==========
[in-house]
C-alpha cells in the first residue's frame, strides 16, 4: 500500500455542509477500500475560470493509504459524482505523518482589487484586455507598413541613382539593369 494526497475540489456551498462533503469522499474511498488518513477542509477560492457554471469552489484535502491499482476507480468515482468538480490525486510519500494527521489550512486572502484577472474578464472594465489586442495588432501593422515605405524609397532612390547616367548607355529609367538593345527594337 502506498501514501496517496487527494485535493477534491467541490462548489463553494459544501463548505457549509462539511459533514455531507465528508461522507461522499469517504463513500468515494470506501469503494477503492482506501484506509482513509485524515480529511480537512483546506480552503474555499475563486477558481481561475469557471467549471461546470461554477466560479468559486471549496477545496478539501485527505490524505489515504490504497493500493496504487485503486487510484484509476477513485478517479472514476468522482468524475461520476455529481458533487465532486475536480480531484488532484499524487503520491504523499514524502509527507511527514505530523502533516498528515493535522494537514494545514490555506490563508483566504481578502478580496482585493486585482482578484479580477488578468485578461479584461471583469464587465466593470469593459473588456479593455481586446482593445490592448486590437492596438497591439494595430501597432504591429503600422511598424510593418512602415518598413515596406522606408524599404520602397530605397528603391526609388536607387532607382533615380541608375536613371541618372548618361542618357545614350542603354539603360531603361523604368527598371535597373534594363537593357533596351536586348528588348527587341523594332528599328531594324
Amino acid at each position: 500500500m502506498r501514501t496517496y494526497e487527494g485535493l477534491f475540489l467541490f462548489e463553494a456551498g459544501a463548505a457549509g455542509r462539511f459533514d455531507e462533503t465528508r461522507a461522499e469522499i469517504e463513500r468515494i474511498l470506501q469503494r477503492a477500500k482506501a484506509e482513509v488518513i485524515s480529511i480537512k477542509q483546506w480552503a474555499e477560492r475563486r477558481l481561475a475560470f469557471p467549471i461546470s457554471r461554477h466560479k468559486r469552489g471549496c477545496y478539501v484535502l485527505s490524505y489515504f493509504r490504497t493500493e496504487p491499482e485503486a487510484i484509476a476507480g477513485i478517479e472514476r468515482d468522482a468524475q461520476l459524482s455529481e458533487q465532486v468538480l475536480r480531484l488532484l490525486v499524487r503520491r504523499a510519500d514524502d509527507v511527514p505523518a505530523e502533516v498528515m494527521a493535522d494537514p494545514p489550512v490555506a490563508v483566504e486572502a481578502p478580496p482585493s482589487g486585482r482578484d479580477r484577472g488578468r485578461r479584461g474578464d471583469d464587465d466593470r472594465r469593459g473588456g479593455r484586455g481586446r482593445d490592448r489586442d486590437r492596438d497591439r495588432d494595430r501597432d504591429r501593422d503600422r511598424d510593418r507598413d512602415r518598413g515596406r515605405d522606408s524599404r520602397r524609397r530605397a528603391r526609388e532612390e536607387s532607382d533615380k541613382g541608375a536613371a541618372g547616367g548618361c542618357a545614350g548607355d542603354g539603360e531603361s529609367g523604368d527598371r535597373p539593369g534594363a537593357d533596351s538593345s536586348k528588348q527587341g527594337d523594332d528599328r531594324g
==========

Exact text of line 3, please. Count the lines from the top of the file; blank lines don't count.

Amino acid at each position: 500500500m502506498r501514501t496517496y494526497e487527494g485535493l477534491f475540489l467541490f462548489e463553494a456551498g459544501a463548505a457549509g455542509r462539511f459533514d455531507e462533503t465528508r461522507a461522499e469522499i469517504e463513500r468515494i474511498l470506501q469503494r477503492a477500500k482506501a484506509e482513509v488518513i485524515s480529511i480537512k477542509q483546506w480552503a474555499e477560492r475563486r477558481l481561475a475560470f469557471p467549471i461546470s457554471r461554477h466560479k468559486r469552489g471549496c477545496y478539501v484535502l485527505s490524505y489515504f493509504r490504497t493500493e496504487p491499482e485503486a487510484i484509476a476507480g477513485i478517479e472514476r468515482d468522482a468524475q461520476l459524482s455529481e458533487q465532486v468538480l475536480r480531484l488532484l490525486v499524487r503520491r504523499a510519500d514524502d509527507v511527514p505523518a505530523e502533516v498528515m494527521a493535522d494537514p494545514p489550512v490555506a490563508v483566504e486572502a481578502p478580496p482585493s482589487g486585482r482578484d479580477r484577472g488578468r485578461r479584461g474578464d471583469d464587465d466593470r472594465r469593459g473588456g479593455r484586455g481586446r482593445d490592448r489586442d486590437r492596438d497591439r495588432d494595430r501597432d504591429r501593422d503600422r511598424d510593418r507598413d512602415r518598413g515596406r515605405d522606408s524599404r520602397r524609397r530605397a528603391r526609388e532612390e536607387s532607382d533615380k541613382g541608375a536613371a541618372g547616367g548618361c542618357a545614350g548607355d542603354g539603360e531603361s529609367g523604368d527598371r535597373p539593369g534594363a537593357d533596351s538593345s536586348k528588348q527587341g527594337d523594332d528599328r531594324g